So, I'm here working on a nonfiction comic book about Antarctica. But the nerd in me can't help but notice how Antarctica feels so sci-fi. Star Wars is the most obvious correlation...Antarctica = Hoth, McMurdo = Echo Base, helicopters = x-wings, snowmobiles = speeder bikes (okay, okay, I know those were more of an Endor thing, but you get the picture). I know that sci-fi is often inspired by actual science, not unlike how my own work is inspired by actual science.
Instead of calling Antarctica very "sci-fi", I would wager that it's more appropriate to call sci-fi very "Antarctica". The Dry Valleys of Antarctica have been compared to the surface of Mars, polar gigantism produces marine invertebrates 100s of times larger than their tropical cousins, and thousands of meteorites have been collected from this continent's pristine, icy terrain, not to mention all the telescopes.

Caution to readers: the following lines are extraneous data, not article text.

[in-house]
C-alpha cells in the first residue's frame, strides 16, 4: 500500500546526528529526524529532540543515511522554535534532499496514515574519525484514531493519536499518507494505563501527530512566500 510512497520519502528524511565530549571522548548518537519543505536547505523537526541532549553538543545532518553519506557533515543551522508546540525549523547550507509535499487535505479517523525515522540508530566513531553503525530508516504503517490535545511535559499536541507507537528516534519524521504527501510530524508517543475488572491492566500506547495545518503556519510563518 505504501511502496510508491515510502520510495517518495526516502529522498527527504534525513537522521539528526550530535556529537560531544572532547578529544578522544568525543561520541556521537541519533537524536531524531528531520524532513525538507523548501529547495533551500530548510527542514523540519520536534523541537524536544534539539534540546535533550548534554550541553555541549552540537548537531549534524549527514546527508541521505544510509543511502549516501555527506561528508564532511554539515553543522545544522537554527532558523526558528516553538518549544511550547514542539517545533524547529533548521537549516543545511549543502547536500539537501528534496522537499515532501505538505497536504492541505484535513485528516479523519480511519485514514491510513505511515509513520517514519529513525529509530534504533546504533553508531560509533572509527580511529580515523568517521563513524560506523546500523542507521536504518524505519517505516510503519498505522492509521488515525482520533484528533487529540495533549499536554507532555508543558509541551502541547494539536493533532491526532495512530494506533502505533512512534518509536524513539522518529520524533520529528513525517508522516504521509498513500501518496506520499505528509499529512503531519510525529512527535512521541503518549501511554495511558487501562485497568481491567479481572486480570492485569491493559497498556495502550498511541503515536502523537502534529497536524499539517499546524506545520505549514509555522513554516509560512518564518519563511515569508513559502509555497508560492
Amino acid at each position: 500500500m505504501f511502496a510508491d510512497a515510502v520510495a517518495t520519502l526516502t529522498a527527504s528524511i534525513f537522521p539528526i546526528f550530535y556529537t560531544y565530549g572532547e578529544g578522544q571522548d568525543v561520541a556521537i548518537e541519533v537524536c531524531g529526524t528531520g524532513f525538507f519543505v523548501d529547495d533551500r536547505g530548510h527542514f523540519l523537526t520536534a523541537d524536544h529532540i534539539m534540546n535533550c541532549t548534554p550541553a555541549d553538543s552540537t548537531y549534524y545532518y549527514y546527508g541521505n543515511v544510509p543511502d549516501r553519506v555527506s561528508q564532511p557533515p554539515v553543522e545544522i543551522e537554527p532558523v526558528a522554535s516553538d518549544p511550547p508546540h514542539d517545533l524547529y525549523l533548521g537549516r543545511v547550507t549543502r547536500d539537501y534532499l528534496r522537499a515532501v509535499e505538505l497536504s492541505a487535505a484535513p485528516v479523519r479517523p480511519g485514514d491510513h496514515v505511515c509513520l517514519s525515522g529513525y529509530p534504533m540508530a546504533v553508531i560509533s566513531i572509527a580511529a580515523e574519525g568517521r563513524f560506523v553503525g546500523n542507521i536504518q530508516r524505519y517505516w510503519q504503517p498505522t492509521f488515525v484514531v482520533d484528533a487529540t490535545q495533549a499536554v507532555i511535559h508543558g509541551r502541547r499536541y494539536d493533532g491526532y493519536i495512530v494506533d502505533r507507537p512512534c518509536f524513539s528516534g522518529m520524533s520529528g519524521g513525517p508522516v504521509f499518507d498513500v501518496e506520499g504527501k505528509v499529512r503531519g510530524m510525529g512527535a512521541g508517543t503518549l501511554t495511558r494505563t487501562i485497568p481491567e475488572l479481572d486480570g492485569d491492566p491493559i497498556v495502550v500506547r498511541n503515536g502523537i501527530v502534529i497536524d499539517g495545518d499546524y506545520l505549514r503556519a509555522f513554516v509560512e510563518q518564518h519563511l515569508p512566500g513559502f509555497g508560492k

I guess what I'm getting at is...experiences that take you out of the everyday are incredibly important to creative work (and, I might argue, a healthy existence). I'm not suggesting that everyone try to visit Antarctica. But learning a new skill, building something, meeting a new group of people, cooking a new type of food, visiting a new town/city/state/country...all these things can add a little something. I'm definitely aware of limitations - budget, access, opportunity - many of those factors are why I create the comics that I do; to give people access to a place, process or perspective. And, maybe selfishly, to give myself that same access.